By Rita Bober
In these trying times, it is so important to the future of all life on Earth for each of us to create balanced relationships with the land, with each other and with Creator. Is it possible to do this? I look to the teachings and life story of my spiritual grandmother Keewaydinoquay (Kee) for guidance. Grandmother Kee was of Ojibwe and Scottish descent and grew up in a traditional Native community in northern Michigan. She was born in a boat on Lake Michigan during a storm. From her first breath, her life followed the will of nature. Here is an example as described in her life story: Keewaydinoquay: Stories from My Youth, edited by Lee Boisvert.
Kee's parents had agreed that their children should be brought up with the knowledge of all faiths so that they could wisely make their own choices as adults. "It was for this reason that I was neither christened nor named when the time of the blueberry harvest approached... No prudent Anishinaabe ignores the pleasure and benefits of the Blueberry Moon... I was left suspended in a blanket nest while they (my parents) harvested — safe because I could not walk, or so they thought. On one return to the blanket area to empty buckets, they found I was gone. A short investigation revealed me standing between two bears. They were pulling blueberries into their giant maws, and so was I. When the bears left, baby grabbed hold of bear hair on either side and went along!" Thus from that time until she received her adult name, she was called "Walks-With-Bears".
Native peoples look to nature to understand life. If we throw a rock into a pond, concentric rings form in the water — to Native people this represents the circle of life — that all things are interconnected. In order to preserve life on this Earth, consider following this philosophy as well. Everything we do to the Earth affects some other part of life. So what we do to the Earth, we do to ourselves. If we are gathering medicinal plants in the wild and remove all the plants, there will be no plants there in the future for we have removed all the seeds (or roots). To live in balance, we must not take more than we need and we must leave some for the next seven generations as well. What about other elements of Earth like the waters, the air, the sun, and the animals? I can lose my hands, my legs, and my eyes and still live. I can lose my hair, eyebrows, nose, arms and many other things and still live. But if I lose the air I die. If I lose the sun I die. If I lose the Earth I die. If I lose the water I die. If I lose the plants and animals I die. All of these things are more a part of me, more essential to my every breath, than is my physical body. So we see that we do nothing by ourselves. Together we form a circle. We must all help to make the water, the air, and the land better.
What are some other ways that Native people lived in balance on the Earth? One thing they did was eat the foods they found in their own area. They were hunters and gatherers. They hunted and dried meat and fish for the cold winter ahead and dried plants they had gathered. These plants could be used as food or medicine. There are not enough wild animals and wild plants today for everyone to hunt and gather. But we can grow our own food in our gardens or buy from local farmers. And if we have more than we need from our garden, it will be important to share what we have as sharing our blessings with others is very important to the balance of life. As in Native communities, it is important to take care of all who live in our community especially the Elders and children.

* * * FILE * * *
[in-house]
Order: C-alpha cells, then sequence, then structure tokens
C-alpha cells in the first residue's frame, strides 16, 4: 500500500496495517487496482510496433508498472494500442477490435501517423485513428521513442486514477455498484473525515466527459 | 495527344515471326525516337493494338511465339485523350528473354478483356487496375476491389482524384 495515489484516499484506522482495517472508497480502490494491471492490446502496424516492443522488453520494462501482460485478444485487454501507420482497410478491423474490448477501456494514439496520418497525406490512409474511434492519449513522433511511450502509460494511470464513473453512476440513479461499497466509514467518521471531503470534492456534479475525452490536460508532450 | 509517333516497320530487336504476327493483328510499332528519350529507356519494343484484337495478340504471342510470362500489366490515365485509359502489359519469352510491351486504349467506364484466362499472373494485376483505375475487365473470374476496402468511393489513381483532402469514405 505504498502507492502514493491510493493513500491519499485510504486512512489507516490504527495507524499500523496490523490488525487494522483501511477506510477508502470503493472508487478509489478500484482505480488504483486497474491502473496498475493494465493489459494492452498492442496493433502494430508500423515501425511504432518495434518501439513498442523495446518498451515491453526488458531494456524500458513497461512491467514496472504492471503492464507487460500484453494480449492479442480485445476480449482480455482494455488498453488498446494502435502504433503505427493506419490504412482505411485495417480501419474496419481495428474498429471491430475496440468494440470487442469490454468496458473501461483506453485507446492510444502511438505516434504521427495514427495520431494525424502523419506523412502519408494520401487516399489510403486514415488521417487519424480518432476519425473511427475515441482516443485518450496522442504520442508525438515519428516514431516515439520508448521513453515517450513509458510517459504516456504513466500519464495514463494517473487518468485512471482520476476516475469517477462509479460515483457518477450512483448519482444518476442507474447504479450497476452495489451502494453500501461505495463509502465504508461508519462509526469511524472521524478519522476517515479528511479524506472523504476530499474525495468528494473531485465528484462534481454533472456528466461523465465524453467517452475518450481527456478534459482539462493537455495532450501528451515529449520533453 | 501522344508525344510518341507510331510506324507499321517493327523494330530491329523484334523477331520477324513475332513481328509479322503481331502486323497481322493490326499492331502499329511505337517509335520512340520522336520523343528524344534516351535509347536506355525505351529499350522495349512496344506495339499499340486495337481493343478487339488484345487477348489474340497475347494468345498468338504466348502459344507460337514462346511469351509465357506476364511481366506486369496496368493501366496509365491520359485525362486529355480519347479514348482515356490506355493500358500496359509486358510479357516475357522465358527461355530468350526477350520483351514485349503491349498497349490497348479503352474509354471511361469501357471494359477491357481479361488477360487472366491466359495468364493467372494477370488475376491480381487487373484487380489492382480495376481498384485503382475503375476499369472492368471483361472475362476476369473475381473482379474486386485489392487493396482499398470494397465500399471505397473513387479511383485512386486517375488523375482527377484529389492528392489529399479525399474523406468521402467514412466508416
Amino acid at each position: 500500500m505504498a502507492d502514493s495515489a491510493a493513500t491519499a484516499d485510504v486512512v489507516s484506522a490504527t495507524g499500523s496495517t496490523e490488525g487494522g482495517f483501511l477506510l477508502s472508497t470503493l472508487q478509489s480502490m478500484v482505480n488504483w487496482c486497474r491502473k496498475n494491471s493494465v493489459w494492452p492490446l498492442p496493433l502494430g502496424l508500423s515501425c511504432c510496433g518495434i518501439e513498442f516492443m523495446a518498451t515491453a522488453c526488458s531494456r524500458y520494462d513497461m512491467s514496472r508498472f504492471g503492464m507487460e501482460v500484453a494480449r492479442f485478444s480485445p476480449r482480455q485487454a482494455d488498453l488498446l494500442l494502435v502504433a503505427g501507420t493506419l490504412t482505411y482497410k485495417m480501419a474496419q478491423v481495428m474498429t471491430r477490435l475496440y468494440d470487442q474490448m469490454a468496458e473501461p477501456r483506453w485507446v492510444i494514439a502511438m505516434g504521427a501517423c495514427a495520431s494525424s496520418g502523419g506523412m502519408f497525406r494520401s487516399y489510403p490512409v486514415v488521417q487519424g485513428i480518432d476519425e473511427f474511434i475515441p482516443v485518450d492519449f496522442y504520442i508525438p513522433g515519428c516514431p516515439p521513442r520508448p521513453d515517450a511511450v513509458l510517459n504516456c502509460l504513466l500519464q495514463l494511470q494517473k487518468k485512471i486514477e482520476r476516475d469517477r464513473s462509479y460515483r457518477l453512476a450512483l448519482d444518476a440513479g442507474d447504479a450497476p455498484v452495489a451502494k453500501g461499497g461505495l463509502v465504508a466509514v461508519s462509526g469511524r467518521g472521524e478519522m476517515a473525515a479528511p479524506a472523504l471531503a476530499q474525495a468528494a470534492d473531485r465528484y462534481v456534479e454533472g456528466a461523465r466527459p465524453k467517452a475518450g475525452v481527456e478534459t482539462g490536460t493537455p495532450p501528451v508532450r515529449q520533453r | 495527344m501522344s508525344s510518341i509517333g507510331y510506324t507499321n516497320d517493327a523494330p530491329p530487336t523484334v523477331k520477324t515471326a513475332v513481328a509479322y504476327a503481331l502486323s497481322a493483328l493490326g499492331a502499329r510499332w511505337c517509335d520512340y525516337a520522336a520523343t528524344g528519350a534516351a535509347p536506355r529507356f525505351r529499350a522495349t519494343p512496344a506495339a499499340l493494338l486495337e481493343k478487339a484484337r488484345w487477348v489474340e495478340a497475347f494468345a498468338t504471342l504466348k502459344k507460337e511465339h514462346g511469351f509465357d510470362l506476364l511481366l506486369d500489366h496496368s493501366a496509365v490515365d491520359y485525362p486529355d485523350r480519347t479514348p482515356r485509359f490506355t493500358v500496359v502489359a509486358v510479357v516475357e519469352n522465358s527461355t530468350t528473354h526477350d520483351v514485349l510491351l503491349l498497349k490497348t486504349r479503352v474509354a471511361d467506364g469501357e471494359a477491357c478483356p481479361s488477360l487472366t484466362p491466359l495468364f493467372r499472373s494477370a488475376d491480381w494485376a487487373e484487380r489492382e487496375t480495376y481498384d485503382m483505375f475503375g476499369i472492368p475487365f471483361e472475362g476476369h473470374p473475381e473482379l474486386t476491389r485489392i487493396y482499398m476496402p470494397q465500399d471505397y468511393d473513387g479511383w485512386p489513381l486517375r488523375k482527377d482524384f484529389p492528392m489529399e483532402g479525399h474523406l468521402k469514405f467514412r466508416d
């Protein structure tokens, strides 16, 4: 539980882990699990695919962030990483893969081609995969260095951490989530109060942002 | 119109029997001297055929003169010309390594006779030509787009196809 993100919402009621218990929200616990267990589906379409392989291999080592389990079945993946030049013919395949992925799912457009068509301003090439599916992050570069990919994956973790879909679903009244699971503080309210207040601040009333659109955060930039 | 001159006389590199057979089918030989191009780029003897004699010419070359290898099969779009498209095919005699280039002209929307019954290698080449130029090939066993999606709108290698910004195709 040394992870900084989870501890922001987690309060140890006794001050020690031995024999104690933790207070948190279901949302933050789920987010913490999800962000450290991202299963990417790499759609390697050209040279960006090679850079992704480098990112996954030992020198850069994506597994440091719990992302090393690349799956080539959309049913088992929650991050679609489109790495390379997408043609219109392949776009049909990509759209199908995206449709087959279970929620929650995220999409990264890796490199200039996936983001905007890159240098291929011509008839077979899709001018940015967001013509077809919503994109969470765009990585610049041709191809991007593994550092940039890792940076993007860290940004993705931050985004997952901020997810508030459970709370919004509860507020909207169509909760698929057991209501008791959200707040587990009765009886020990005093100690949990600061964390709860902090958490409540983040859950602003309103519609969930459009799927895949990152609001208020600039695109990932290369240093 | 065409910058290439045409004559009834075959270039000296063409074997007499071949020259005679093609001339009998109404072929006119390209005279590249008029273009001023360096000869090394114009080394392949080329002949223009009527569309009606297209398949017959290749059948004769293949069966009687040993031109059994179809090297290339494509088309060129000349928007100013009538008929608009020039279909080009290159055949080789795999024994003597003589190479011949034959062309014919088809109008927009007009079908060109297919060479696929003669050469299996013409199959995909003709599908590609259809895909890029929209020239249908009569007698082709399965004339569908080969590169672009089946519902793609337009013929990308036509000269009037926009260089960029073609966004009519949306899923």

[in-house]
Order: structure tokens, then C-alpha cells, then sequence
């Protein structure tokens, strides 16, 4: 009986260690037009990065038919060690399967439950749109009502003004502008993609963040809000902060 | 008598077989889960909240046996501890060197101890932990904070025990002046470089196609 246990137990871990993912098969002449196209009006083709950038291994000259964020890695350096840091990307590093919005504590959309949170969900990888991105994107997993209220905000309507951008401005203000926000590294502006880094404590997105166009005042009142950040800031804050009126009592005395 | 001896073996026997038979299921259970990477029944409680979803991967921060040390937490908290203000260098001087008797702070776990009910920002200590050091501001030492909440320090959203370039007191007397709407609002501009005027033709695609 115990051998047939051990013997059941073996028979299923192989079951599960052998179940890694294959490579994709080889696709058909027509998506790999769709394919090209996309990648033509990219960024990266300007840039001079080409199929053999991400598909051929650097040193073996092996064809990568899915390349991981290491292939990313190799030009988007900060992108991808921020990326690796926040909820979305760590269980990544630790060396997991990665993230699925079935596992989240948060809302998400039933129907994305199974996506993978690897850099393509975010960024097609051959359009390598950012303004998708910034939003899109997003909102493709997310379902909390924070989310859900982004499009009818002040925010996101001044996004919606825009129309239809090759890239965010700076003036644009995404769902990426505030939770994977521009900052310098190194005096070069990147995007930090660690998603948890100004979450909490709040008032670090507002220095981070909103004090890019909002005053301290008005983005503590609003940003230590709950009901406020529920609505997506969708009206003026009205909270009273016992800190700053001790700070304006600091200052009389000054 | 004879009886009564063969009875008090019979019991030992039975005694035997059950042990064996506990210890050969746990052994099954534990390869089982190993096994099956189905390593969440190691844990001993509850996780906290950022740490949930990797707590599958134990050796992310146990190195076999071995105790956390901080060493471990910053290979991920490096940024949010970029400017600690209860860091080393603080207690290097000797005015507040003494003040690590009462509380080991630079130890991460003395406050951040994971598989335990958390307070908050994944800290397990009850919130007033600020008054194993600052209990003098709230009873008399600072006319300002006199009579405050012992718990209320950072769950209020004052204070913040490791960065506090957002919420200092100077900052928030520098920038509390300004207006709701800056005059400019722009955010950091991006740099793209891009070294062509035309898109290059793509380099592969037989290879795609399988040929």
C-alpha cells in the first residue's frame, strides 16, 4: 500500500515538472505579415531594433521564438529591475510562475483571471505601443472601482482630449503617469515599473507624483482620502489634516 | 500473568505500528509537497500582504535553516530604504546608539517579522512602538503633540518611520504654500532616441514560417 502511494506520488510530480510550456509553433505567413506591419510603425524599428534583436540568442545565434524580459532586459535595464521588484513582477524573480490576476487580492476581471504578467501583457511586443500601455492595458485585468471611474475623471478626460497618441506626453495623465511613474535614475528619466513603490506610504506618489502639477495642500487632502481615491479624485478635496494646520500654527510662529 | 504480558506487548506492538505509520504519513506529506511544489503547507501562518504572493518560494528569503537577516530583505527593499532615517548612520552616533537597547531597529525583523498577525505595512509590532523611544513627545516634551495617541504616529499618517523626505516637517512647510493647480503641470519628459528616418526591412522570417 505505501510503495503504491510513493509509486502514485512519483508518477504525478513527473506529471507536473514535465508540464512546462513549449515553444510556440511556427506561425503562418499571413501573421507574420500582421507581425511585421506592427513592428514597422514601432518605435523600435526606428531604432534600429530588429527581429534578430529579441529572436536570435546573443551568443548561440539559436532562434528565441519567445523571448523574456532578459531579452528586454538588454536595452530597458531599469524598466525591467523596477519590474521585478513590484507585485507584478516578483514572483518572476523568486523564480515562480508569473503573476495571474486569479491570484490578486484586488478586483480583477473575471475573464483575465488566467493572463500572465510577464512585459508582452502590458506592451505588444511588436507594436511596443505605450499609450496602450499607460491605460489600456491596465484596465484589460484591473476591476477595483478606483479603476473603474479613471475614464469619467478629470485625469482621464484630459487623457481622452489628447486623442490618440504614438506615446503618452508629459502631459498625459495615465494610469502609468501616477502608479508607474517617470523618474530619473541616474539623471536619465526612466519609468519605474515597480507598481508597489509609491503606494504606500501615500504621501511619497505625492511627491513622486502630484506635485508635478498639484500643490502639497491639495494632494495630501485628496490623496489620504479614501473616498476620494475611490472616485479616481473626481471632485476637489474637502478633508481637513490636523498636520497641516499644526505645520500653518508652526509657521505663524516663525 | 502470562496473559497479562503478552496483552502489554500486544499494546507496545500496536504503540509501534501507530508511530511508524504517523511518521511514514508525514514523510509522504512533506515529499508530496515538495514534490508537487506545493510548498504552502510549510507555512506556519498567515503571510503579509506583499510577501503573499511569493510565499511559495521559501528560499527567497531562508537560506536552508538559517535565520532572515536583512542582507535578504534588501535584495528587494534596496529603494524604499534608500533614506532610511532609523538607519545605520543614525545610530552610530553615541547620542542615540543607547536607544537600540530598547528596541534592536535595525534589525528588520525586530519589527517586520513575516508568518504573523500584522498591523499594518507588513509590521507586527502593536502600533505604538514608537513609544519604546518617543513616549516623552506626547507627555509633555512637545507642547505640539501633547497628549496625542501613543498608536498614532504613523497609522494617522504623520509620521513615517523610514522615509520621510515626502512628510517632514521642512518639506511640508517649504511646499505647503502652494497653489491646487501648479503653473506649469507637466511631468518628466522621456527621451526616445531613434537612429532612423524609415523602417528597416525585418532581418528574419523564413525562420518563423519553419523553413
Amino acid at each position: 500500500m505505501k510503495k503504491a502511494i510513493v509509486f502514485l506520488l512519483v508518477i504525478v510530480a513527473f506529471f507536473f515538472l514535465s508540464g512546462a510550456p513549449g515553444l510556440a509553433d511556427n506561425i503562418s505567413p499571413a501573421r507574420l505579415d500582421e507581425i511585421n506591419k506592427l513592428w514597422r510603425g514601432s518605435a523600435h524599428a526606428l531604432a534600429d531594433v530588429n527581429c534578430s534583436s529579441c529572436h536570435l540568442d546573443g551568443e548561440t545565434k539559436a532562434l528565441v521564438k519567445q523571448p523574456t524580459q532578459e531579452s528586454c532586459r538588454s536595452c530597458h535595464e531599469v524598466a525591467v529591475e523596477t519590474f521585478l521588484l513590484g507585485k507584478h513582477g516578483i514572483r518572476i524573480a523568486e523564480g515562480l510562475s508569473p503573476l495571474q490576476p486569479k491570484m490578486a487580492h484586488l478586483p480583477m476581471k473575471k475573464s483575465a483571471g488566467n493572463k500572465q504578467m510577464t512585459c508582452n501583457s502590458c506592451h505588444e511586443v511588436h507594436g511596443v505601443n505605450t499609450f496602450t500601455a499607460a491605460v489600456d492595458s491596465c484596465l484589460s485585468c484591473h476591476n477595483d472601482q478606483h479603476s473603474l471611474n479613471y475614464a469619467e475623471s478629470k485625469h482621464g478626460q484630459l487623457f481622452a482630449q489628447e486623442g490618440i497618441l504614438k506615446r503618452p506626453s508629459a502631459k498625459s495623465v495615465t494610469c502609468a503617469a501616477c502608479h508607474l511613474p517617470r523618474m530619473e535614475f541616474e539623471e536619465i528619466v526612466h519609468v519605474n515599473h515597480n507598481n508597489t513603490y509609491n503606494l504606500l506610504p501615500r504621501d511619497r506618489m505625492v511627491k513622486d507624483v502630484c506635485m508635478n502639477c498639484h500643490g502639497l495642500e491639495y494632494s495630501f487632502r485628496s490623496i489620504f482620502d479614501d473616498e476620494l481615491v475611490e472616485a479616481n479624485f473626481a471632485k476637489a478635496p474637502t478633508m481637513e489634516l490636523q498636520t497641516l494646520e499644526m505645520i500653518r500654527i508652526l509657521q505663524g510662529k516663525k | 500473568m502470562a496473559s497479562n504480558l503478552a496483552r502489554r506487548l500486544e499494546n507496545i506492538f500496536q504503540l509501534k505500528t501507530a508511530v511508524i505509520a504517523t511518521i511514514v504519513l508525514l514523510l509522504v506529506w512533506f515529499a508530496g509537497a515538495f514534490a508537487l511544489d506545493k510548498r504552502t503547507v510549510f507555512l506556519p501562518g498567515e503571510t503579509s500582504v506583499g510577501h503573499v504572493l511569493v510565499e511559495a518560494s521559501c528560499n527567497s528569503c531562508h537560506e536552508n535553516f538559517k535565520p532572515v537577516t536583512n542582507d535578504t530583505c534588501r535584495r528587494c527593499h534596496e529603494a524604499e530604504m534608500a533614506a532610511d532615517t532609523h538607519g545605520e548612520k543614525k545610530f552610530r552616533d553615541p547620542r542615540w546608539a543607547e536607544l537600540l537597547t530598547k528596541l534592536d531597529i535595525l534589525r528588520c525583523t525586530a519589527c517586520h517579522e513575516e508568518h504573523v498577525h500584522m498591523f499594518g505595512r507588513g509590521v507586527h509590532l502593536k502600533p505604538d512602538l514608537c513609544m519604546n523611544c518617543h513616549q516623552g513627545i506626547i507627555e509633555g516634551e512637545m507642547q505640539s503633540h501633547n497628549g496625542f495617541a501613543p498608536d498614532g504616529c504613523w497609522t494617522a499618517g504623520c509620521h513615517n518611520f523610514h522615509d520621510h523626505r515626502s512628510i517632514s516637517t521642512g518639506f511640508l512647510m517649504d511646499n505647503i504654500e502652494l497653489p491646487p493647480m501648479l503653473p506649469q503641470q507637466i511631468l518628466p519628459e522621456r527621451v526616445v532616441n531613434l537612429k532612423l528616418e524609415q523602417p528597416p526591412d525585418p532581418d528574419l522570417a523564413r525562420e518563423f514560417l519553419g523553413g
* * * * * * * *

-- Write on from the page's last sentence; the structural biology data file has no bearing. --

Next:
Native American traditions say that it is not necessary to understand or control the world. Understanding is not the key; experiencing is the key. Everything happens in its own time, and everything happens for a reason. People need to be aware of their experiences. So perhaps part of living in balance is stopping what you are doing and paying attention to what is happening right now. Being in the moment — am I doing what I am suppose to do? Am I happy? Am I sharing love in a positive relationship? Do I feel a spiritual connection to something beyond myself?
Native spirituality tells us that we are all part of creation. We need the power from the ongoing creation to keep ourselves and our world balanced. We are emissaries of the Great Spirit and part of the great circle of creation that has no beginning and no end. All power comes from the Great Spirit. Trees, plants, animals, and other life forms in nature are one part of the expression of the Great Spirit. How do we connect with the ongoing creation? I found in reading Grandmother's early life stories that she spent a lot of time out in nature interacting with the animals, learning about the plants and helping her family with everyday chores for survival. At an early age, she participated in a vision quest in which she learned her purpose in life as well as receiving her adult name: Keewaydinoquay, Woman of the Northwest Wind. In our interactions with nature, we can connect directly with Great Spirit/Great Mystery/Creator. How many times must a spider land on us for us to become aware that that spider is trying to tell us something? Perhaps we are walking in the woods worrying about an illness we or a loved one has and we suddenly notice a plant standing out in a field. We identify it and learn it would be helpful for that illness. Some would say these are just coincidences. But are they? Perhaps they are signs from Creator that she/he cares about us. Communication is also a two-way street. If we want an answer to a question we have, we need to stop, quiet our minds, and listen. For me this can best happen in nature.
I'd like to end with a saying from Grandmother Kee's tradition: Blessings and Balance. Balance and Blessings. For from Balance, comes all Blessings.
Printed in Natural Balance Magazine, Fall 2008.